Treacher Collins

Timeline created by lukejerry
  • Introduction

    Affects 1 in 50,000 people
    Treacher-Collins (TCS) or Mandibulofacial dysostosis
    Affects the development of bones and other tissues in the face. Symptoms of TCS are slanted eyes a malformed lower jaw and ears and other facial deformities
  • Mode of Inheritance

    Mode of Inheritance
    One copy of the altered gene in each cell is sufficient to cause the disorder and about 60 percent of cases are caused from new mutation in the TCOF1 gene. The cases tend to occur in families with no history of the disease.
    This gene provides instructions for making a protein called treacle. In other cases someone with TCS inherits the gene from an affected parent.
  • Clinical Description of disorder

    Clinical Description of disorder
    Ear abnormalities
    Absence of eyelashes and or eyelids
    displaced hair
    cleft jaw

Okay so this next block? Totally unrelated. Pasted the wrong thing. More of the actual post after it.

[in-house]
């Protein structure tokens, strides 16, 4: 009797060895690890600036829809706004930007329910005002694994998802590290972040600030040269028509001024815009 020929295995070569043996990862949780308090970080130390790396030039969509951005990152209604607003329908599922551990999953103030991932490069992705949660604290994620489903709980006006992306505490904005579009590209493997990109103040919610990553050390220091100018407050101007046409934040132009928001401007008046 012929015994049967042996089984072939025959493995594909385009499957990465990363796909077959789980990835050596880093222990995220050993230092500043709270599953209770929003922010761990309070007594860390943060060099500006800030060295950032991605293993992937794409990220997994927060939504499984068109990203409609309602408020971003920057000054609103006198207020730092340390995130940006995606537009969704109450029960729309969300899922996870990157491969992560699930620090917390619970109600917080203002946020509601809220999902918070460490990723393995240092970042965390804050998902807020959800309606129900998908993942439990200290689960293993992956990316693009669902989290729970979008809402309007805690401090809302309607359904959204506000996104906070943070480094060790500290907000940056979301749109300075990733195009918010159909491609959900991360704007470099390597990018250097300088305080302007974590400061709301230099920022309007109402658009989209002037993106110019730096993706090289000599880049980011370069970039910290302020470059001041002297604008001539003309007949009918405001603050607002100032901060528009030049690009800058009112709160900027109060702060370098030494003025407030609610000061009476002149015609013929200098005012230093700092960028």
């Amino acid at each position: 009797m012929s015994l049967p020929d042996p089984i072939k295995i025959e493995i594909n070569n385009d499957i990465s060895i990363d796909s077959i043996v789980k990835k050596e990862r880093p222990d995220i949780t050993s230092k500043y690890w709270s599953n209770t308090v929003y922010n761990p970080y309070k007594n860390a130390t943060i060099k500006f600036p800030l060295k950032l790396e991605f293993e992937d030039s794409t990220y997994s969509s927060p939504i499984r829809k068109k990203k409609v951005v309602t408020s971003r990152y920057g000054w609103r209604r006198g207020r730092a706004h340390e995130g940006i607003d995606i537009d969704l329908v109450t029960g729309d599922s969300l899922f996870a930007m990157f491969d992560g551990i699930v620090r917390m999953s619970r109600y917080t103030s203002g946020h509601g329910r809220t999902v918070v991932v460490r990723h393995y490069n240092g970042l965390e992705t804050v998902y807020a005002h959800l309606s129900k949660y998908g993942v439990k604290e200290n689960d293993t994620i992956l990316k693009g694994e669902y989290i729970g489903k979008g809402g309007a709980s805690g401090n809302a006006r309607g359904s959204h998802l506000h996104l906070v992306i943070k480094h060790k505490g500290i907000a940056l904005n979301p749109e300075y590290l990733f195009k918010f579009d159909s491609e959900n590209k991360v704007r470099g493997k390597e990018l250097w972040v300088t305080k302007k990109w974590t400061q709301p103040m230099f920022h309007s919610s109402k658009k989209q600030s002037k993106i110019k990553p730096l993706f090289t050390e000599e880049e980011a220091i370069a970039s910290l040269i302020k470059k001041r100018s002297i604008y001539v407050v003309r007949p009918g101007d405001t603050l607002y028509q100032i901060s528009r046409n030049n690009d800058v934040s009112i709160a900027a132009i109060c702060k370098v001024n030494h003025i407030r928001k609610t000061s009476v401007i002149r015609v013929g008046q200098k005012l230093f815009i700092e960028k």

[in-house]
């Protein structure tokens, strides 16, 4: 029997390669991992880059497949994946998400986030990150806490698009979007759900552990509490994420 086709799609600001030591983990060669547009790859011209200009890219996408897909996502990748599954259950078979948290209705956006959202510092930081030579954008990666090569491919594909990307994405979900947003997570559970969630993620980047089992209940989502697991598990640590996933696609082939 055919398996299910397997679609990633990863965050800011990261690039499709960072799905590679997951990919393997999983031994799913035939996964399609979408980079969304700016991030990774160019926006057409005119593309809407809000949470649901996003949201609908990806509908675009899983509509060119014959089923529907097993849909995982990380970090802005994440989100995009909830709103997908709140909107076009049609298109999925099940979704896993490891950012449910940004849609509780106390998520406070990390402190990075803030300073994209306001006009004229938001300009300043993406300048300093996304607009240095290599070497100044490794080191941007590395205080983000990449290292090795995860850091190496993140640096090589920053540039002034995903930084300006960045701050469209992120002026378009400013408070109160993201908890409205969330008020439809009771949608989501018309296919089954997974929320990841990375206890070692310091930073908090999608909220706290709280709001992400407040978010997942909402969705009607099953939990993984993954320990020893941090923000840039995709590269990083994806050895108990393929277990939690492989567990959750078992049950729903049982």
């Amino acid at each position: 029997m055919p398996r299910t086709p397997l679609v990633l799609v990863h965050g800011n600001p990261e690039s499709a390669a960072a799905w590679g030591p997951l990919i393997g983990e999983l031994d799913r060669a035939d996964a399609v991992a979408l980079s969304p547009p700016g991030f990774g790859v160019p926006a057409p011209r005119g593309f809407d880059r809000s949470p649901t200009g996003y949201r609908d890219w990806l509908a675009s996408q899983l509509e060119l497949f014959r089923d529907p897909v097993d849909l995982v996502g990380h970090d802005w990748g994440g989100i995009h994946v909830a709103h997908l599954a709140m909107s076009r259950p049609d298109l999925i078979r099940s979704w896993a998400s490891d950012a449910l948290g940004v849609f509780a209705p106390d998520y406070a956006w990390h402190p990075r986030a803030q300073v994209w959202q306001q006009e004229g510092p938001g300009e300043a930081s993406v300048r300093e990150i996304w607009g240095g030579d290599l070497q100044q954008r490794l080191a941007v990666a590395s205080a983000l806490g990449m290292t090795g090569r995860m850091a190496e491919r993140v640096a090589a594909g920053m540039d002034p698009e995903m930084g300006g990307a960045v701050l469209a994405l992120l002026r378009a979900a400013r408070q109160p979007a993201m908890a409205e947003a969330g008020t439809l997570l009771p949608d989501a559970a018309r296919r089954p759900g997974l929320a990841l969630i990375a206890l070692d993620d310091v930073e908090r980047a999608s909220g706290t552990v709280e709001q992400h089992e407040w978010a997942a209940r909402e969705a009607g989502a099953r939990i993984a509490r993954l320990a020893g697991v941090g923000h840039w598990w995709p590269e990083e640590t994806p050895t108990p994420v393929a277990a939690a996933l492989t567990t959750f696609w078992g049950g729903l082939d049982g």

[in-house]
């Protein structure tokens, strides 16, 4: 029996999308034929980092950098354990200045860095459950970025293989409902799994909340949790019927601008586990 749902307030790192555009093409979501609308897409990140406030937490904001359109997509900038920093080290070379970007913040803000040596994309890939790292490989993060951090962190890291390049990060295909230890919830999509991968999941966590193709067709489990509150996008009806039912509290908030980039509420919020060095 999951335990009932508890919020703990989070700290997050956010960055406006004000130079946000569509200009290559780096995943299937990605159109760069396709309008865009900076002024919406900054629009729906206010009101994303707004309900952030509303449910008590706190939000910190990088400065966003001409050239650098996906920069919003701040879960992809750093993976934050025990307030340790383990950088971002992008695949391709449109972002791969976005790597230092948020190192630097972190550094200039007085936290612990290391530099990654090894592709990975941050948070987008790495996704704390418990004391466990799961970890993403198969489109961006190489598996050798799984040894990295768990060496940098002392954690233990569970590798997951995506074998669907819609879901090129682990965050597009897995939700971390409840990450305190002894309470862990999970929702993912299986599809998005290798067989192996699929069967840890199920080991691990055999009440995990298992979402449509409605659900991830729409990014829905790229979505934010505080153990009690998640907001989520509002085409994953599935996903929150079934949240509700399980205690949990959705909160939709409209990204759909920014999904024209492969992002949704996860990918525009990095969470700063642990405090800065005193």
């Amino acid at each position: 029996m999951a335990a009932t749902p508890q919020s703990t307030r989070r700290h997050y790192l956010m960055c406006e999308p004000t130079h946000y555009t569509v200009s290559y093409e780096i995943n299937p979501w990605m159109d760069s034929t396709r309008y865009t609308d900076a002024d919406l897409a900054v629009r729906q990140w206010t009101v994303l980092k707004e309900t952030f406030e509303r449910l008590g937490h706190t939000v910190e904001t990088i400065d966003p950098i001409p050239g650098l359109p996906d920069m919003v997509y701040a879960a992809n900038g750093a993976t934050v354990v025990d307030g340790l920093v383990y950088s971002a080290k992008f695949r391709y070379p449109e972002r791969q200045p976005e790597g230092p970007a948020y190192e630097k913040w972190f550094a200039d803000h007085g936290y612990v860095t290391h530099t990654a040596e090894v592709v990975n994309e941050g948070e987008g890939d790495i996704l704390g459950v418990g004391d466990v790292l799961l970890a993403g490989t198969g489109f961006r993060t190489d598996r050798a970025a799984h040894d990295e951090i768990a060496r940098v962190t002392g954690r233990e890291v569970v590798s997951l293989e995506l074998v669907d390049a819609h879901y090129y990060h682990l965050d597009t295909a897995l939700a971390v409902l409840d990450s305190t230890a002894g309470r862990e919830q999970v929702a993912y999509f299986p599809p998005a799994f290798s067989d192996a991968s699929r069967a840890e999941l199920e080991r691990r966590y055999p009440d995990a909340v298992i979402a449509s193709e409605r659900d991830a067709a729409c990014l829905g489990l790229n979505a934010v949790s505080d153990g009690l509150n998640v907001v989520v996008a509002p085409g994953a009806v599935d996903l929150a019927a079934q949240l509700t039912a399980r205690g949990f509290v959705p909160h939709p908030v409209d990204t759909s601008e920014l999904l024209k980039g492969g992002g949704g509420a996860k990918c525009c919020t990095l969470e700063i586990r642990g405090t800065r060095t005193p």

cleft lip these abnormalities would make it hard to do basic things that people without the disease do with ease. they would have trouble eating, seeing, and hearing. also, the defects would be visible to everyone.
  • Detection

    TCOF1 is the only gene that is associated with TCS and therefore relatively easy to detect along with the basic characteristics/abnormalities of TCS This makes the disorder visible and easy to detect because of the many differences physically, and mentally.
  • Treatment

    Every child afflicted with TCS is different but due to the malformed or absent ears that sometimes occur hearing aids are required. early childhood Speech,support and learning classes are available as well as reconstructive surgery to improve appearance and release tension on the face. Having this disease is a social deterrent but with the reconstructive surgery and support classes people afflicted can live a somewhat normal life.
  • Research

    they continually research surgical and treatment to both stop it from happening and find solutions to help them out. this shows someday the medical and surgical part of the disease may be better in the future.